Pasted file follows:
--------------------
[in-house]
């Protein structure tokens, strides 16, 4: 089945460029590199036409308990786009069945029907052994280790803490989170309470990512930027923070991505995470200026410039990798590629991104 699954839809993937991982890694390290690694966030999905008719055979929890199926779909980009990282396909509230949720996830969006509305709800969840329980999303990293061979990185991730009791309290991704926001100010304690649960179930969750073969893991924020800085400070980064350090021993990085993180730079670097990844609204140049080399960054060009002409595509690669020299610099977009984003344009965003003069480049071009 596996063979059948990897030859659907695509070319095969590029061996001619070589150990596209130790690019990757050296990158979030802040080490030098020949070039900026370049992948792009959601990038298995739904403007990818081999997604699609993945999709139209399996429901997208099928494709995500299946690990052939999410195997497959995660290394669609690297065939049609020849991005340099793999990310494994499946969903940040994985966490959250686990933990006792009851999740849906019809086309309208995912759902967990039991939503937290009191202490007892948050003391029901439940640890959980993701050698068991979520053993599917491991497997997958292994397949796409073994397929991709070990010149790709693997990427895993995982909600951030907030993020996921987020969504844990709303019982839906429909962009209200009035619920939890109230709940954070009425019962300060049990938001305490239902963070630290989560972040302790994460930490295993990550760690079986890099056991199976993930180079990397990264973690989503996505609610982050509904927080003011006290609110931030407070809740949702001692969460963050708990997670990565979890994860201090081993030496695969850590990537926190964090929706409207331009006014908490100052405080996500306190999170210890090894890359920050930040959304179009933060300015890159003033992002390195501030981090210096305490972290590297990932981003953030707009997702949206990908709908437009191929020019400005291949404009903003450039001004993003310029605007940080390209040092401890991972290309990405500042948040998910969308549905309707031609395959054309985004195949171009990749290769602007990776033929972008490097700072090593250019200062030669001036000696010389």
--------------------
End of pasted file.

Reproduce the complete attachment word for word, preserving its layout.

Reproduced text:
[in-house]
């Protein structure tokens, strides 16, 4: 089945460029590199036409308990786009069945029907052994280790803490989170309470990512930027923070991505995470200026410039990798590629991104 699954839809993937991982890694390290690694966030999905008719055979929890199926779909980009990282396909509230949720996830969006509305709800969840329980999303990293061979990185991730009791309290991704926001100010304690649960179930969750073969893991924020800085400070980064350090021993990085993180730079670097990844609204140049080399960054060009002409595509690669020299610099977009984003344009965003003069480049071009 596996063979059948990897030859659907695509070319095969590029061996001619070589150990596209130790690019990757050296990158979030802040080490030098020949070039900026370049992948792009959601990038298995739904403007990818081999997604699609993945999709139209399996429901997208099928494709995500299946690990052939999410195997497959995660290394669609690297065939049609020849991005340099793999990310494994499946969903940040994985966490959250686990933990006792009851999740849906019809086309309208995912759902967990039991939503937290009191202490007892948050003391029901439940640890959980993701050698068991979520053993599917491991497997997958292994397949796409073994397929991709070990010149790709693997990427895993995982909600951030907030993020996921987020969504844990709303019982839906429909962009209200009035619920939890109230709940954070009425019962300060049990938001305490239902963070630290989560972040302790994460930490295993990550760690079986890099056991199976993930180079990397990264973690989503996505609610982050509904927080003011006290609110931030407070809740949702001692969460963050708990997670990565979890994860201090081993030496695969850590990537926190964090929706409207331009006014908490100052405080996500306190999170210890090894890359920050930040959304179009933060300015890159003033992002390195501030981090210096305490972290590297990932981003953030707009997702949206990908709908437009191929020019400005291949404009903003450039001004993003310029605007940080390209040092401890991972290309990405500042948040998910969308549905309707031609395959054309985004195949171009990749290769602007990776033929972008490097700072090593250019200062030669001036000696010389």